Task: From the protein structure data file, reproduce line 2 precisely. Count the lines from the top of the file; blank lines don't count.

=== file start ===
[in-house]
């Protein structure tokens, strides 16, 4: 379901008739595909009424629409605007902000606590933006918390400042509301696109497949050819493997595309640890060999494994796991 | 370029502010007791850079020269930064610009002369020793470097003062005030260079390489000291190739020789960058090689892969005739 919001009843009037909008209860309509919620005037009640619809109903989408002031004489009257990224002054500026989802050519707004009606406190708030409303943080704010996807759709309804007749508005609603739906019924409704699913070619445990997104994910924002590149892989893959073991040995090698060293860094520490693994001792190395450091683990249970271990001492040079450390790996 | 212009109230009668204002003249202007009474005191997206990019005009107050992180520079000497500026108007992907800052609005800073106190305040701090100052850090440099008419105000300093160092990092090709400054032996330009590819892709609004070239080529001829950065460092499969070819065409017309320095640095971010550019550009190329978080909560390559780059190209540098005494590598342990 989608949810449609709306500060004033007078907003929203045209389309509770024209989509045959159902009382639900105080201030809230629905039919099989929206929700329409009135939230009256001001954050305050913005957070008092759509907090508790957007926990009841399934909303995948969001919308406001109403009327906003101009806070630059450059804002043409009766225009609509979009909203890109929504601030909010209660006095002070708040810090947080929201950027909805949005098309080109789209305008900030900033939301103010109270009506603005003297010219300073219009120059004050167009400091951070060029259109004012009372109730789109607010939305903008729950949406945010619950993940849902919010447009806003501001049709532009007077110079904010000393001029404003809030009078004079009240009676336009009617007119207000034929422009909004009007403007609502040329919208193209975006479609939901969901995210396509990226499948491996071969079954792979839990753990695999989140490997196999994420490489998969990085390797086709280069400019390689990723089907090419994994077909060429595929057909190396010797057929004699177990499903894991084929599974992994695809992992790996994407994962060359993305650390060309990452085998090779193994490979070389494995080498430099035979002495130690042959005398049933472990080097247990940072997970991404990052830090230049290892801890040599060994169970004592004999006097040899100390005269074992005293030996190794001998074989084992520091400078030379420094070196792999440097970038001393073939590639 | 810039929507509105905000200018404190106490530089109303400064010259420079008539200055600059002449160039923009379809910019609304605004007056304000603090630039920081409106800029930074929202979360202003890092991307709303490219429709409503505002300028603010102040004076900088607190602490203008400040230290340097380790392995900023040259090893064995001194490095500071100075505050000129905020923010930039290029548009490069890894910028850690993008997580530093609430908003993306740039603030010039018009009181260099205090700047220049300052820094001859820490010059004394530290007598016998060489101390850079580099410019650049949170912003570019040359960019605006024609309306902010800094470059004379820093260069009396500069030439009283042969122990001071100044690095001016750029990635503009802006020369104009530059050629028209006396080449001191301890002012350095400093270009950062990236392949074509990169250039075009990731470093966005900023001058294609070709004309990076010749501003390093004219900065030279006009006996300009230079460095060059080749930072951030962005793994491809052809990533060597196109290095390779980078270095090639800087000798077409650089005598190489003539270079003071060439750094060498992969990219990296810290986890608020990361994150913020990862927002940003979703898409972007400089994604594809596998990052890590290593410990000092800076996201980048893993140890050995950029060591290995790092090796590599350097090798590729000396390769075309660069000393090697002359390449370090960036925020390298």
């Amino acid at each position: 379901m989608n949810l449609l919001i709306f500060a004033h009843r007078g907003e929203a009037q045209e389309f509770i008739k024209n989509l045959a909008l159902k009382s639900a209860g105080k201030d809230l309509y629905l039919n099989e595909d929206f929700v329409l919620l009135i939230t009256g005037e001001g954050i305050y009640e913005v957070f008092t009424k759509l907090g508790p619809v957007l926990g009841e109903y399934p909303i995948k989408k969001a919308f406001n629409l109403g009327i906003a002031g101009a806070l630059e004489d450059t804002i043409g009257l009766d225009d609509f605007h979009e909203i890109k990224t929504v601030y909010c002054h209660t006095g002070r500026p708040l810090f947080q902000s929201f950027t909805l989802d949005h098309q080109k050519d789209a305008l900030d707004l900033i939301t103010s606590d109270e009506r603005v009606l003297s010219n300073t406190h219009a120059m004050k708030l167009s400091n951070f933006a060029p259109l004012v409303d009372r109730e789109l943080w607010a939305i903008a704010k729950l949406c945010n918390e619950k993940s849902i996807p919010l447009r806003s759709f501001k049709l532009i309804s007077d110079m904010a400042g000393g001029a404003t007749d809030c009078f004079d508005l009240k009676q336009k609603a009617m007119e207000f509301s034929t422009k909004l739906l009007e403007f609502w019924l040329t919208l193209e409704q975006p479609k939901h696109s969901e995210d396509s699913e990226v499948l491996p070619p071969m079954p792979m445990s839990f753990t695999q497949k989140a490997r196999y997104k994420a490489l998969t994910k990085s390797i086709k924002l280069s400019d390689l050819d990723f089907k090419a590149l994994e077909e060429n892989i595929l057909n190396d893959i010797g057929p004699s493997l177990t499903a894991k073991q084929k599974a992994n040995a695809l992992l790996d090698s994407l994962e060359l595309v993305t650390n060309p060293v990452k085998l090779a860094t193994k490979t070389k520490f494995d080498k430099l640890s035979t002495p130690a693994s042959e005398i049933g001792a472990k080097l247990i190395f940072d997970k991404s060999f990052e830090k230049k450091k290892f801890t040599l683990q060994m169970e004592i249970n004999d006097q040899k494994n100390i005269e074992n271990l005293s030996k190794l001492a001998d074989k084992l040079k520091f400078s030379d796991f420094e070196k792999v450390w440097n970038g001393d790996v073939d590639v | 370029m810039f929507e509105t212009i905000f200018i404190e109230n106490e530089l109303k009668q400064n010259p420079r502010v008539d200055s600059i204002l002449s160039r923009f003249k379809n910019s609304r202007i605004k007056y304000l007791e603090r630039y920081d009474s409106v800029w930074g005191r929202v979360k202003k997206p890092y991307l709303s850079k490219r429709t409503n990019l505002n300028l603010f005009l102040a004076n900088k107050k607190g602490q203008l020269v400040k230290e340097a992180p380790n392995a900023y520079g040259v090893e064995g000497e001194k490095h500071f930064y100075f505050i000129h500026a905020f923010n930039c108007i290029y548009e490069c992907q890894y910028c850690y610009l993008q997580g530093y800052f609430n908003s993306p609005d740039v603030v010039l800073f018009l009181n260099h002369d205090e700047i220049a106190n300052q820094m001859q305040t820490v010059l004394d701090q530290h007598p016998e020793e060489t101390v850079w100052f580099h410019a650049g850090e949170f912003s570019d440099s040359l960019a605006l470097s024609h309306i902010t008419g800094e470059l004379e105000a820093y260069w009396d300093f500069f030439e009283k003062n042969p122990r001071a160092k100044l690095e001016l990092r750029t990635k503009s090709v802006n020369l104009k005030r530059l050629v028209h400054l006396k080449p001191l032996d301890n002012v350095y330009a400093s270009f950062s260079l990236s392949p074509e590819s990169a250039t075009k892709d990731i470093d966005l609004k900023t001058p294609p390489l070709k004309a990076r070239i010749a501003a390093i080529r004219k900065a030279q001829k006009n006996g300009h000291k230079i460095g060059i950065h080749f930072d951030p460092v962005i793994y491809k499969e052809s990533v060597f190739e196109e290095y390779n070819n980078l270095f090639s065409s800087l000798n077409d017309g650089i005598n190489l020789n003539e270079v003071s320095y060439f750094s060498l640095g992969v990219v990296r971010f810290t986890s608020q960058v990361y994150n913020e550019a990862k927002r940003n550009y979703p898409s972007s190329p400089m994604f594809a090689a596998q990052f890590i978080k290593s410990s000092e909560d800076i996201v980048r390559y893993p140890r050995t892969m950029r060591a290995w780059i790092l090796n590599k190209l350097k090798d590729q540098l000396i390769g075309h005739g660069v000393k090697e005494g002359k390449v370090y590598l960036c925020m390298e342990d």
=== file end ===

């Protein structure tokens, strides 16, 4: 379901008739595909009424629409605007902000606590933006918390400042509301696109497949050819493997595309640890060999494994796991 | 370029502010007791850079020269930064610009002369020793470097003062005030260079390489000291190739020789960058090689892969005739 919001009843009037909008209860309509919620005037009640619809109903989408002031004489009257990224002054500026989802050519707004009606406190708030409303943080704010996807759709309804007749508005609603739906019924409704699913070619445990997104994910924002590149892989893959073991040995090698060293860094520490693994001792190395450091683990249970271990001492040079450390790996 | 212009109230009668204002003249202007009474005191997206990019005009107050992180520079000497500026108007992907800052609005800073106190305040701090100052850090440099008419105000300093160092990092090709400054032996330009590819892709609004070239080529001829950065460092499969070819065409017309320095640095971010550019550009190329978080909560390559780059190209540098005494590598342990 989608949810449609709306500060004033007078907003929203045209389309509770024209989509045959159902009382639900105080201030809230629905039919099989929206929700329409009135939230009256001001954050305050913005957070008092759509907090508790957007926990009841399934909303995948969001919308406001109403009327906003101009806070630059450059804002043409009766225009609509979009909203890109929504601030909010209660006095002070708040810090947080929201950027909805949005098309080109789209305008900030900033939301103010109270009506603005003297010219300073219009120059004050167009400091951070060029259109004012009372109730789109607010939305903008729950949406945010619950993940849902919010447009806003501001049709532009007077110079904010000393001029404003809030009078004079009240009676336009009617007119207000034929422009909004009007403007609502040329919208193209975006479609939901969901995210396509990226499948491996071969079954792979839990753990695999989140490997196999994420490489998969990085390797086709280069400019390689990723089907090419994994077909060429595929057909190396010797057929004699177990499903894991084929599974992994695809992992790996994407994962060359993305650390060309990452085998090779193994490979070389494995080498430099035979002495130690042959005398049933472990080097247990940072997970991404990052830090230049290892801890040599060994169970004592004999006097040899100390005269074992005293030996190794001998074989084992520091400078030379420094070196792999440097970038001393073939590639 | 810039929507509105905000200018404190106490530089109303400064010259420079008539200055600059002449160039923009379809910019609304605004007056304000603090630039920081409106800029930074929202979360202003890092991307709303490219429709409503505002300028603010102040004076900088607190602490203008400040230290340097380790392995900023040259090893064995001194490095500071100075505050000129905020923010930039290029548009490069890894910028850690993008997580530093609430908003993306740039603030010039018009009181260099205090700047220049300052820094001859820490010059004394530290007598016998060489101390850079580099410019650049949170912003570019040359960019605006024609309306902010800094470059004379820093260069009396500069030439009283042969122990001071100044690095001016750029990635503009802006020369104009530059050629028209006396080449001191301890002012350095400093270009950062990236392949074509990169250039075009990731470093966005900023001058294609070709004309990076010749501003390093004219900065030279006009006996300009230079460095060059080749930072951030962005793994491809052809990533060597196109290095390779980078270095090639800087000798077409650089005598190489003539270079003071060439750094060498992969990219990296810290986890608020990361994150913020990862927002940003979703898409972007400089994604594809596998990052890590290593410990000092800076996201980048893993140890050995950029060591290995790092090796590599350097090798590729000396390769075309660069000393090697002359390449370090960036925020390298």